Infotrue Educational Experiences by Rick Landman

Nazi Persecution of Homosexuals (1933-1945)
Exhibit at the Museum of Jewish Heritage, NYC
until October 2, 2015

by Rick Landman

Nazi Persecution of Homosexuals Exhibit at the Museum of Jewish Heritage, NYC
Exhibit at the Museum of Jewish Heritage

As a teenager, I used to ponder over the question of whether the Nazis would have picked me up before they came for my family; if I was born in their generation. My father and grandfather were sent to Dachau for being Jewish in November 1938, but I was afraid I would have been picked up for being gay after 1933. That is why I have always had a special bond to the generation of homosexuals who lived in Germany during the Nazi era. The Nazis killed most of my father's family, and I never got to know them personally either. Both groups became part of my imaginary family of the past.

In 1990, I started the International Association of Lesbian and Gay Children of Holocaust Survivors, where we not only dealt with our feelings and issues, but we also took on the role of speaking out for the previous generation. We supported research and exhibits and put on several programs on the topic. We also fought to have the NYC Holocaust Memorial Park in Sheepshead Bay inscribe a stone marker to memorialize what happened to them. I was also invited to speak at a conference at the University of London in 1996 where many researchers and authors spoke on what they were uncovering about this subject.

That is why I was so pleased when the NYC Museum of Jewish Heritage decided to finally house the exhibit from the United State Holocaust Memorial Museum about the Nazi Persecution of Homosexuals 1933-1945. It is an excellent exhibit explaining how Paragraph 175 of the Penal Law was expanded and used to terrorize the community and arrest over 100,000 men on the charge of sodomy.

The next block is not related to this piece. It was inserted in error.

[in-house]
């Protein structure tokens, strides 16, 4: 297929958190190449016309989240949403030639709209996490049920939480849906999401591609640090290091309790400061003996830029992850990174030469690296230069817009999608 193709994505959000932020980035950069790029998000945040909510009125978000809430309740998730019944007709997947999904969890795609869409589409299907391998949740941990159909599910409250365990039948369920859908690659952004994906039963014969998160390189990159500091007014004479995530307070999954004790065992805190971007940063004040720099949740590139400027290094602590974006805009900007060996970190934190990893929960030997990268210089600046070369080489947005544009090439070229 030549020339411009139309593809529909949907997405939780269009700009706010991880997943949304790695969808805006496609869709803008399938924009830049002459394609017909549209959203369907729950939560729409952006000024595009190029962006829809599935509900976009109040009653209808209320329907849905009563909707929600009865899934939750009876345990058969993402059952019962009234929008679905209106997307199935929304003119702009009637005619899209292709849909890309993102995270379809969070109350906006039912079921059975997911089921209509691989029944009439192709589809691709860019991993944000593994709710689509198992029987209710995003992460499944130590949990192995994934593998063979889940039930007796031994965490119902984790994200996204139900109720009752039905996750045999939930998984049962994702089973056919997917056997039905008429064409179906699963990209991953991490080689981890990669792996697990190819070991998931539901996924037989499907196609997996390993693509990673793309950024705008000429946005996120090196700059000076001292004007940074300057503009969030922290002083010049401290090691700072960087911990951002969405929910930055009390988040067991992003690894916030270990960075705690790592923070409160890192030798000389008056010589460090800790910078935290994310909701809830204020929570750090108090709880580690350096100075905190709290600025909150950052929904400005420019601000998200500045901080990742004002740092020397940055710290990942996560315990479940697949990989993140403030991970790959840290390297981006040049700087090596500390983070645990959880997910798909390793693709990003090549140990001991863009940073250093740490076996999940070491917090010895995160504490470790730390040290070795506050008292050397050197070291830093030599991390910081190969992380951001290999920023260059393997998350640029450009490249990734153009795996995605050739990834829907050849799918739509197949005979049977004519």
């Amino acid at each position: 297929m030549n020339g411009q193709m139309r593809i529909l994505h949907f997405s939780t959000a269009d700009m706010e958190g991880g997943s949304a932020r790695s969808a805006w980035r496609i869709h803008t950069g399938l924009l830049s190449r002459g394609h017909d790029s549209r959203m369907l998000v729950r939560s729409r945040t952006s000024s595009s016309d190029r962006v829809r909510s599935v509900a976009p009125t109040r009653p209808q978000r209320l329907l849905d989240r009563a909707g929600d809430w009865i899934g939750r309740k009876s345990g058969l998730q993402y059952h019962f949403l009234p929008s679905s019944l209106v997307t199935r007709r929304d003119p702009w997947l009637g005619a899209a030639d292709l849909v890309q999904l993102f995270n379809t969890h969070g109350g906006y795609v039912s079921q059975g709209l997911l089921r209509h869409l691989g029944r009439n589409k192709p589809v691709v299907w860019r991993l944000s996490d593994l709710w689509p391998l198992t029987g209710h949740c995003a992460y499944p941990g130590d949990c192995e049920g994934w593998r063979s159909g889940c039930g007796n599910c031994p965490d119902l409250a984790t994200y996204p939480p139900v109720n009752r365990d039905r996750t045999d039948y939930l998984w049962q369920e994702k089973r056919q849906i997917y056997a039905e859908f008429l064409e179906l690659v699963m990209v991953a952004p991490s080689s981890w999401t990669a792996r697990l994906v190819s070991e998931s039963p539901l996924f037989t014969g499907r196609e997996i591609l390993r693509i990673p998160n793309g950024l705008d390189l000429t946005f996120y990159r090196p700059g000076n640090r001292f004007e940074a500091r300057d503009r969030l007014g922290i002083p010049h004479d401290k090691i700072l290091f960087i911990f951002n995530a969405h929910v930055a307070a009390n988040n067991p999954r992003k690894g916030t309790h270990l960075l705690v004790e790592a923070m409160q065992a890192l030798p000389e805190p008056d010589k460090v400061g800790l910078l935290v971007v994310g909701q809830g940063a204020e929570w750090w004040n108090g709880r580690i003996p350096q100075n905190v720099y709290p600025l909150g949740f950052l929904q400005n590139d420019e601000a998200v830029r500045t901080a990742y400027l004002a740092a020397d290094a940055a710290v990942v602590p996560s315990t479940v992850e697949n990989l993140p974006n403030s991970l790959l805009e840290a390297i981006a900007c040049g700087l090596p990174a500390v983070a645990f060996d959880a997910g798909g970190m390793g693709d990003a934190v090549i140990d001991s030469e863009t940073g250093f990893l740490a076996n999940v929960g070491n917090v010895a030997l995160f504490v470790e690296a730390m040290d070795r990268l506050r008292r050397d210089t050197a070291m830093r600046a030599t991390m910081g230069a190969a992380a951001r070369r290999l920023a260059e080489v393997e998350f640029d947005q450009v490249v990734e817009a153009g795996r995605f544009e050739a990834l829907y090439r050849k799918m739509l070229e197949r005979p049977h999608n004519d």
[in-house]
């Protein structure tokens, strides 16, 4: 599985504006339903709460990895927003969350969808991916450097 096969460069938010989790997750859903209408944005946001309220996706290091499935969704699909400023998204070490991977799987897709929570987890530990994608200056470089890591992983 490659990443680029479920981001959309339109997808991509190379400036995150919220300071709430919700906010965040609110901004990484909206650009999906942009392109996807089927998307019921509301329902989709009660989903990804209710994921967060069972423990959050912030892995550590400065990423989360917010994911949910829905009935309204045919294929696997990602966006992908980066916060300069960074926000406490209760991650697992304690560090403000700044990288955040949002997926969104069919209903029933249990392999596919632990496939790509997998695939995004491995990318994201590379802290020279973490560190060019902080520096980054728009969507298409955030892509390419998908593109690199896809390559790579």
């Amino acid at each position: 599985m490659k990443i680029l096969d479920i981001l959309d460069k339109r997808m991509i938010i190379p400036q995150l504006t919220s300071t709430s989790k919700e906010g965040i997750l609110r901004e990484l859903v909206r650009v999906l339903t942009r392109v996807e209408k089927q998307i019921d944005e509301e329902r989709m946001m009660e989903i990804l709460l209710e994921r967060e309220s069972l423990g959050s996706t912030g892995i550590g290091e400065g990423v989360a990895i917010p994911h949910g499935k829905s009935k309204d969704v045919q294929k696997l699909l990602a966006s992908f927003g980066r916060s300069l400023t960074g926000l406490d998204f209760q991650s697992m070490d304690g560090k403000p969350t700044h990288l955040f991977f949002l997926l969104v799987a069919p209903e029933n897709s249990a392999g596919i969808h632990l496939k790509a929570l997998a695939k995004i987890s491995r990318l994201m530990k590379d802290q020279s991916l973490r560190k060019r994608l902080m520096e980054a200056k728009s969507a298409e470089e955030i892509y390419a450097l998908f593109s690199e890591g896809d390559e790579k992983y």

CBST (Congregation Beith Simchat Torah) was invited to have a special night where other lesbian and gay children of Holocaust Survivors came to the exhibit to discuss how being both LGBT and a child of Holocaust Survivors influenced their lives. It was interesting to note that some felt a strong connection to the notion of being a hidden Jew and a closeted LGBT person, while others didn't. Fear of being exposed or persecuted was stronger among those who came out in the 1960's, as compared to those who came out in the 1980's.

The exhibit will be running until October 2, 2015. So if you have the time, I highly recommend that you go and see it while it is still in NYC.

Rick Landman
Copyright 2015